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By G. Carlos. Lee University. 2018.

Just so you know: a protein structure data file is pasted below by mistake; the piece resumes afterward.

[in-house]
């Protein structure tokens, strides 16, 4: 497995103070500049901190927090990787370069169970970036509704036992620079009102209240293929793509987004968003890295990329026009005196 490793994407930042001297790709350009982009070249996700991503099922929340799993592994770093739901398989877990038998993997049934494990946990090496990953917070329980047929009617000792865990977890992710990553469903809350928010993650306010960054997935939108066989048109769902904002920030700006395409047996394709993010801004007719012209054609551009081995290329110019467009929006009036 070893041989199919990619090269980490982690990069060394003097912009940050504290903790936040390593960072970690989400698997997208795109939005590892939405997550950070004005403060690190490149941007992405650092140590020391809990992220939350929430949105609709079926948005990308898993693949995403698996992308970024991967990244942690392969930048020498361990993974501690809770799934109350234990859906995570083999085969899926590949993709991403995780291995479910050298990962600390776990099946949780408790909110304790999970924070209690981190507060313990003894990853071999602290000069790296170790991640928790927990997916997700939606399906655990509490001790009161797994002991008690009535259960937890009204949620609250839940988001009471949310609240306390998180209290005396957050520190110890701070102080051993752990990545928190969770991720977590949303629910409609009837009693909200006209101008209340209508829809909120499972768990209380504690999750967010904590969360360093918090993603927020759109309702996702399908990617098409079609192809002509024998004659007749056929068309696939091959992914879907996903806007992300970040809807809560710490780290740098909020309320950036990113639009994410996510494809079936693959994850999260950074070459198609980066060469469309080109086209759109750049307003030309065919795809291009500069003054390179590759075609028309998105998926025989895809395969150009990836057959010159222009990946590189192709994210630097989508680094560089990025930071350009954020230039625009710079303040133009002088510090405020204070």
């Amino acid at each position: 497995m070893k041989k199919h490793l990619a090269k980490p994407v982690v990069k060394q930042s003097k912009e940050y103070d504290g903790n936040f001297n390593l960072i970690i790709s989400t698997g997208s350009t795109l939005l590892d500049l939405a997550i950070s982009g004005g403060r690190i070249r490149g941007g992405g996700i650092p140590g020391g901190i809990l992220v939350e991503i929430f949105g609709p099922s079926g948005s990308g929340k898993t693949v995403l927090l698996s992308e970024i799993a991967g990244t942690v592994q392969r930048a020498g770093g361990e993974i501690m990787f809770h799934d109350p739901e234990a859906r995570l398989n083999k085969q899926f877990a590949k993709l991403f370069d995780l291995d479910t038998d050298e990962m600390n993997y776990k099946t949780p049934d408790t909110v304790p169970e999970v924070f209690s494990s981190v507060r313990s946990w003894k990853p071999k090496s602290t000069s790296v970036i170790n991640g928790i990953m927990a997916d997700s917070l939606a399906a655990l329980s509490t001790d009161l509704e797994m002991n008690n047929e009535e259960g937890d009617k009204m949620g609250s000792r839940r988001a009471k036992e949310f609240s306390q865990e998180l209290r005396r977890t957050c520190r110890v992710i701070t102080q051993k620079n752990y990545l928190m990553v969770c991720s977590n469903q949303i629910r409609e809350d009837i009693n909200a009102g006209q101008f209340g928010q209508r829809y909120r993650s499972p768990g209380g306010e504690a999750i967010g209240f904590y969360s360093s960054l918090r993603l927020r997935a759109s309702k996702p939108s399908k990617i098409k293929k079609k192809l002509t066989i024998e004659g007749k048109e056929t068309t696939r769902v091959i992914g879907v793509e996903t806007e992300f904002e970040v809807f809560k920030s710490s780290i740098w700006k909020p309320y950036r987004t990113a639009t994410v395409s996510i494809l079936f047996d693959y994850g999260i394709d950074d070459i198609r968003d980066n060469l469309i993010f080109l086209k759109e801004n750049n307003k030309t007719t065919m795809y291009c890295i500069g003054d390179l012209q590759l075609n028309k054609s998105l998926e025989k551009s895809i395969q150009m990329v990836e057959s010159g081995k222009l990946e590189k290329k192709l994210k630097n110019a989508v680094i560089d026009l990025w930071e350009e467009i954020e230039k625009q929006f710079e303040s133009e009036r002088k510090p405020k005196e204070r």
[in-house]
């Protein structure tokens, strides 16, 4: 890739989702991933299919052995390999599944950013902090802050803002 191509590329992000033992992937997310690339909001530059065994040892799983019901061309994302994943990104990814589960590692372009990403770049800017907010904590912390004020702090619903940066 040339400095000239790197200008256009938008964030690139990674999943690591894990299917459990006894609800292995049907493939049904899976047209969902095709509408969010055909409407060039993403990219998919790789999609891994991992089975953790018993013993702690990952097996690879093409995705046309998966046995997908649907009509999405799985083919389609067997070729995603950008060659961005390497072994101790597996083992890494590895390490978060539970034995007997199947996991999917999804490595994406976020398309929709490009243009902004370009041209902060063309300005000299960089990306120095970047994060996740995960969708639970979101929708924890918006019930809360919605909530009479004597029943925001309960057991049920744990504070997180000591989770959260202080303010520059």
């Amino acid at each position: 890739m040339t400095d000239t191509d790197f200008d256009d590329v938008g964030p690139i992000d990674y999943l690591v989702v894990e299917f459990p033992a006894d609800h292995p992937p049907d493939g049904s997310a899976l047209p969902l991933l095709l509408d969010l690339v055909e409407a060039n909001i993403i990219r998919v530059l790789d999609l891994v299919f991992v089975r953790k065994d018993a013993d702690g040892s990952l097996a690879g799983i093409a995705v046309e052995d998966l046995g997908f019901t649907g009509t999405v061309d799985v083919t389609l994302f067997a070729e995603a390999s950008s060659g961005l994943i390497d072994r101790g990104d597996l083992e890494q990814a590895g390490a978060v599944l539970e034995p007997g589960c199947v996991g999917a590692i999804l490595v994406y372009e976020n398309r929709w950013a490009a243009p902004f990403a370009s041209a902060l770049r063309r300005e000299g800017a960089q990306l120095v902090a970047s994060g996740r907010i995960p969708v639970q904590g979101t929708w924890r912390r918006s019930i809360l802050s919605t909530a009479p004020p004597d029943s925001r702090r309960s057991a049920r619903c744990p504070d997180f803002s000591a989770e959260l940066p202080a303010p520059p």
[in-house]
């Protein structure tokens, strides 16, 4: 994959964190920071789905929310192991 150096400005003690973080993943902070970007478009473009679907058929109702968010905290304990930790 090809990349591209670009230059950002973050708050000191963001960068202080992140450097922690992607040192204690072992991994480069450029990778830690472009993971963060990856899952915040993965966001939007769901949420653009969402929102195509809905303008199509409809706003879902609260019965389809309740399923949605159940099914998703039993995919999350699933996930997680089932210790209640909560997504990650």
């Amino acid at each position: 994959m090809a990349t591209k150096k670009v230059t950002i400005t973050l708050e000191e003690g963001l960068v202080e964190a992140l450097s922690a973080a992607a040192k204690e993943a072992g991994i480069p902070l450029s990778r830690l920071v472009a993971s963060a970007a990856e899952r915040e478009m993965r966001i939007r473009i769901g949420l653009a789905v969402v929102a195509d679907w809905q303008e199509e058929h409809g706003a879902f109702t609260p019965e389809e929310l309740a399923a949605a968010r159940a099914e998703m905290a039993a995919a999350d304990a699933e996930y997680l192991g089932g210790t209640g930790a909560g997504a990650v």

Most patients with chronic bronchitis and emphysema who are given a sufficiently strong bronchodilating medication will exhibit at least a 10% increase in maximal expiratory airflow buy mentat 60caps without a prescription. Dyspneic patients should be given a trial of bronchodilators even if pulmonary function testing shows that they do not manifest significant bronchodilation cheap mentat 60caps with mastercard, because bronchodilator responsiveness may vary over time mentat 60 caps online. Given the underlying pathophysiology of emphysema purchase 60 caps mentat free shipping, corticosteroids would be expected to provide little benefit order 60 caps mentat mastercard, because tissue destruction is the basic disease mecha- nism. Only some patients derive significant benefit from corticosteroids. Clinical trials of daily antibiotic use in patients with mild chronic airflow obstruction demonstrated that neither the degree of disability nor the rate of progression of disease was signifi- cantly altered by this intervention. Intermittent antibiotic administration is indicated for acute episodes of clinical worsening marked by increased dyspnea, excessive sputum production, and sputum purulence. Physical-training programs, such as treadmill walk- 14 RESPIRATORY MEDICINE 13 ing, significantly increase the exercise capacity of patients with even far-advanced chronic bronchitis and emphysema. A 23-year-old male college student with no history of cigarette smoking presents with a complaint of productive cough that has not improved with three courses of antibiotics. He reports some intermittent wheezing and dyspnea, which have worsened over the past 2 days, but he has no fever. He states that he has had various recurrent respiratory infections ever since childhood. On examination, his chest x- ray shows diffuse increased markings with cystic spaces predominantly in the upper lobes and hyperin- flation. Further testing reveals an abnormal sweat chloride test. Which of the following is the most likely diagnosis for this patient? The chest radiograph may strongly suggest the diagnosis of cystic fibrosis. The generalized bronchiectasis manifests itself as a diffuse increase in interstitial markings, and discrete bronchiectatic cysts are often visible; typically, involvement of the upper lobes predominates. The diagnosis can be established by abnormal results on a sweat test. Bronchiolitis obliterans is a rare cause of chronic airflow obstruction in adults but can occur after inhalation of toxic gases (e. Emphysema develops in at least 80% of patients with homozygous PiZ α1-antitrypsin deficiency. The mean age at onset of dyspnea is 45 to 50 years in nonsmokers and approximately 10 years earlier in those who smoke. A 56-year-old male industrial worker presents with concern of possible exposures that can cause lung dis- ease. Which of the following diseases does NOT have an occupational exposure etiology? Bronchiectasis is a localized, irreversible bronchial dilatation caused by a destructive inflammatory process involving the bronchial walls. Necrotizing bacterial or mycobacterial infection is thought to be responsible for most cases of bronchiectasis. Adult-onset bronchiectasis may result from an untreated or inadequately treated bronchopneumonia that is caused by virulent organisms such as staphylococci or gram-negative bacilli. Prolonged exposure to res- pirable dusts in the work environment has long been recognized as a cause of so-called industrial or occupational bronchitis in nonsmoking workers engaged in occupations such as coal or gold mining, textile manufacturing, and cement and steel making. Bronchiolitis obliterans can occur with inhalation of toxic gases (e. A 31-year-old healthy man who has no significant medical history or current complaints presents to your office with concern about an abnormal chest x-ray that was taken at a local health fair. He has nei- ther constitutional nor pulmonary symptoms. He reports no toxic exposures or family history of lung diseases. On review of the chest x-ray, a 1 cm focal lesion with central calcification is seen in right middle lobe. There are no previous films available for comparison. Which of the following describes the most appropriate treatment plan for this patient? Although asymptomatic, this patient requires thoracic surgery con- sultation and open lung biopsy B.